Developing Raman Spectroscopy as a Diagnostic Tool for Label-free Antigen Detection.
Journal of Biophotonics
Reason for embargo
For several decades, a multitude of studies have documented the ability of Raman spectroscopy (RS) to differentiate between tissue types and identify pathological changes to tissues in a range of diseases. Furthermore, spectroscopists have illustrated that the technique is capable of detecting disease-specific alterations to tissue before morphological changes become apparent to the pathologist. This study draws comparisons between the information that is obtainable using RS alongside immunohistochemistry (IHC); since histological examination is the current GOLD standard for diagnosing a wide range of diseases. Here, Raman spectral maps were generated using formalin-fixed, paraffin-embedded colonic tissue sections from healthy patients and spectral signatures from principal components analysis (PCA) were compared with several IHC markers to confirm the validity of their localizations. PCA loadings identified a number of signatures that could be assigned to muscle, DNA and mucin glycoproteins and their distributions were confirmed with antibodies raised against anti-Desmin, anti-Ki67 and anti-MUC2 respectively. The comparison confirms that there is excellent correlation between RS and the IHC markers used, demonstrating that the technique is capable of detecting compositional changes in tissue in a label-free manner, eliminating the need for antibodies.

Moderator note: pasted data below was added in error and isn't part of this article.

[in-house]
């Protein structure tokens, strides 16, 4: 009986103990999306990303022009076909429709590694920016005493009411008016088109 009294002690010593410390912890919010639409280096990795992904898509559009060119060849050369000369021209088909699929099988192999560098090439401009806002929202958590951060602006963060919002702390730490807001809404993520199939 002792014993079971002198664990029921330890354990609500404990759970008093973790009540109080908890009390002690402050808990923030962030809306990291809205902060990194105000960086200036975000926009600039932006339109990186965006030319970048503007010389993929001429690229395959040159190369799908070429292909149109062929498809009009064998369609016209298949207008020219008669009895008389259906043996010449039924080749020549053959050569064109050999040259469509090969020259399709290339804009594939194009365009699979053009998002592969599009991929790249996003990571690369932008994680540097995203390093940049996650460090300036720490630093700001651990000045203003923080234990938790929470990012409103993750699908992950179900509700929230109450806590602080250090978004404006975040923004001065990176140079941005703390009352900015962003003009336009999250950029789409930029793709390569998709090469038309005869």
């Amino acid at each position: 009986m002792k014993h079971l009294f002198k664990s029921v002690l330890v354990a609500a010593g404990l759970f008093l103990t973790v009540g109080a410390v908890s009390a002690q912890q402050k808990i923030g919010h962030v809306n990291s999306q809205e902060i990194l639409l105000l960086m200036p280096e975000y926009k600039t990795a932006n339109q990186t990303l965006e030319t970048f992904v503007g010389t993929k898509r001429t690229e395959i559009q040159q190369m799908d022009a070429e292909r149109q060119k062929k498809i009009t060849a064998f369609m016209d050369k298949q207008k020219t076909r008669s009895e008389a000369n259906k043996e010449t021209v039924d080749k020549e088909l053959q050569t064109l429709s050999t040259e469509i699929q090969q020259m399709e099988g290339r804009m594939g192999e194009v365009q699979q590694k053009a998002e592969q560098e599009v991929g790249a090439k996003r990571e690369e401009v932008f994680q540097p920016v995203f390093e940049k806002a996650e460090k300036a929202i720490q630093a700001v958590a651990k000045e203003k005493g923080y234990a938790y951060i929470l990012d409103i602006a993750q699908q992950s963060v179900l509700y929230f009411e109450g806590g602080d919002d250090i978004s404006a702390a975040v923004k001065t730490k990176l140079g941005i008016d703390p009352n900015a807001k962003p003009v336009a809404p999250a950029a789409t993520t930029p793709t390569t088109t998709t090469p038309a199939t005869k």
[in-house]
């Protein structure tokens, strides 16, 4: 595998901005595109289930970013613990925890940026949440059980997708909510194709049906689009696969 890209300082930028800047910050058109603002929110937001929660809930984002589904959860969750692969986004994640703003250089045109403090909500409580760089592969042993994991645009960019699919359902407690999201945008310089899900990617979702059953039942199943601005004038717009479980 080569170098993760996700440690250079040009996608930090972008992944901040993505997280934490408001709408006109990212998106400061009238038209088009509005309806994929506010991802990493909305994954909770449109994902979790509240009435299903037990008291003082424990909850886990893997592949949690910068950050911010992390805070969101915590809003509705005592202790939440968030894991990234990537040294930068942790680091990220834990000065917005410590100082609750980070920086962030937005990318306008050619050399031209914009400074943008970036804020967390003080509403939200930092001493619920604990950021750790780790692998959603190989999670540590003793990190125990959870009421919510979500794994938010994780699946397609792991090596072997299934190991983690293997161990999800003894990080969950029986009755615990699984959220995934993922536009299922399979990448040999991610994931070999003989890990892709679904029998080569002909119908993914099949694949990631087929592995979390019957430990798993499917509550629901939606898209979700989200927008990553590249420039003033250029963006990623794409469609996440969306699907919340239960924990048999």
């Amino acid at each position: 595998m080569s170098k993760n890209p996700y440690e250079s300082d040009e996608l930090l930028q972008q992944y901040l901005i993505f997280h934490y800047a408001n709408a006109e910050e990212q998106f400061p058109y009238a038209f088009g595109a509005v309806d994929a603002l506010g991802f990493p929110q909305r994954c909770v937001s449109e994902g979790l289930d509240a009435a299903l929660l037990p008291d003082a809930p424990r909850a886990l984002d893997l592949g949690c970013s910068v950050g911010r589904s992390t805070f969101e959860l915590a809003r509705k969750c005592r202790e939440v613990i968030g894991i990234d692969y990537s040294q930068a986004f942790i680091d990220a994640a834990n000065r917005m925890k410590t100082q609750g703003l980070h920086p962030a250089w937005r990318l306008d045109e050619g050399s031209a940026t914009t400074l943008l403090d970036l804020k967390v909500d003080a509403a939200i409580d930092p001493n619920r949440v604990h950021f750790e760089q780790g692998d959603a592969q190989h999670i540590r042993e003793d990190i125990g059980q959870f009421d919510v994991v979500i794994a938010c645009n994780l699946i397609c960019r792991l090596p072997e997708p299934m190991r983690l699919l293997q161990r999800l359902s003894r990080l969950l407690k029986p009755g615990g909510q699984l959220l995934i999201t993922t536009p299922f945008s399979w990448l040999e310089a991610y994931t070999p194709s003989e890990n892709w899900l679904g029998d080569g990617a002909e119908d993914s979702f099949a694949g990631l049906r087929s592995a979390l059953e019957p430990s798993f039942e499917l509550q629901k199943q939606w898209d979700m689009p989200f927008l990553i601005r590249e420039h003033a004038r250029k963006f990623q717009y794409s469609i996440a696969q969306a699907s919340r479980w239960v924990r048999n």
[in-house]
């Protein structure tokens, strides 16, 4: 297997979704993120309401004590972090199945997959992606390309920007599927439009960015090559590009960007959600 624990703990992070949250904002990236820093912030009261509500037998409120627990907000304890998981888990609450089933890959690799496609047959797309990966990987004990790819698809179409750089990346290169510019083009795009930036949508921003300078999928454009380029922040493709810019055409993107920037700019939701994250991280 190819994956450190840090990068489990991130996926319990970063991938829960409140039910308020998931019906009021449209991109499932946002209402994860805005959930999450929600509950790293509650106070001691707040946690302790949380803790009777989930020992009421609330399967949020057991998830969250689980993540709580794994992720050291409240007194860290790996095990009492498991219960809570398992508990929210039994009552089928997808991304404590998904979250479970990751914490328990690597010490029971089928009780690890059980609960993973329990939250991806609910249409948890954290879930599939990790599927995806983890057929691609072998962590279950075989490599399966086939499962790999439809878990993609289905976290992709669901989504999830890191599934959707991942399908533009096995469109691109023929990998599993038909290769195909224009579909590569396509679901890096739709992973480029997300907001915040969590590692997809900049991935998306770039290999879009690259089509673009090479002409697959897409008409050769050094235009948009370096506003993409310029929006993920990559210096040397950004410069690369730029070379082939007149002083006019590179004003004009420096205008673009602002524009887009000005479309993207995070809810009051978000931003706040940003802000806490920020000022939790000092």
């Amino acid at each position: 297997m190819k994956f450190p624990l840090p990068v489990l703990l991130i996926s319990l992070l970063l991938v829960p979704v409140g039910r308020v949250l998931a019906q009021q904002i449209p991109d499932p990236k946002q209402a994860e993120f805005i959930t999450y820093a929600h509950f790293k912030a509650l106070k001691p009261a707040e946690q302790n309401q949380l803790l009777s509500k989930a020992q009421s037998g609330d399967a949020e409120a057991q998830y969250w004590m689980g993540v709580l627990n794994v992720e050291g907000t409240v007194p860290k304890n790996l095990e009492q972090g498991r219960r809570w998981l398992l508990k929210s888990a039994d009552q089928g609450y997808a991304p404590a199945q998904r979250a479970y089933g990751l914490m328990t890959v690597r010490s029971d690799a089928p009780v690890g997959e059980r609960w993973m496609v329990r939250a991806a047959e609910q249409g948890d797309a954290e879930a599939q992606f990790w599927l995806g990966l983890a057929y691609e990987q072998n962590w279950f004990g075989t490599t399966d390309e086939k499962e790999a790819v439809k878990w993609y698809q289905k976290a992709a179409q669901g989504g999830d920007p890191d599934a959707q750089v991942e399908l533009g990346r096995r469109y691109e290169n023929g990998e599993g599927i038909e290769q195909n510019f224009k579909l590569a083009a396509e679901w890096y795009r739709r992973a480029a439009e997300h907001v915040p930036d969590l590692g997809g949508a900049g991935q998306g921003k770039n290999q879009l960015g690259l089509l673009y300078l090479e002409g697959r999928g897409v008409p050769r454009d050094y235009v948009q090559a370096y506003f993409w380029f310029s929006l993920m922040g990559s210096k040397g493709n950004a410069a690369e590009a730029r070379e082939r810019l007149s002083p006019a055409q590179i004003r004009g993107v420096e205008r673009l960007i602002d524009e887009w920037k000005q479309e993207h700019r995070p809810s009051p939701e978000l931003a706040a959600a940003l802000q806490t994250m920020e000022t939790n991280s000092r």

The authors would like to acknowledge Katherine Lau, Stephanie Ohrel and Ian Bell for equipment and software support and the UCL Biobank for providing tissue for the study. We also thank UCL Advanced Diagnostics for IHC support.
This is the author's accepted manuscript
The final version is available from Wiley via the DOI in this record
Accepted manuscript online: 12 July 2017
Place of publication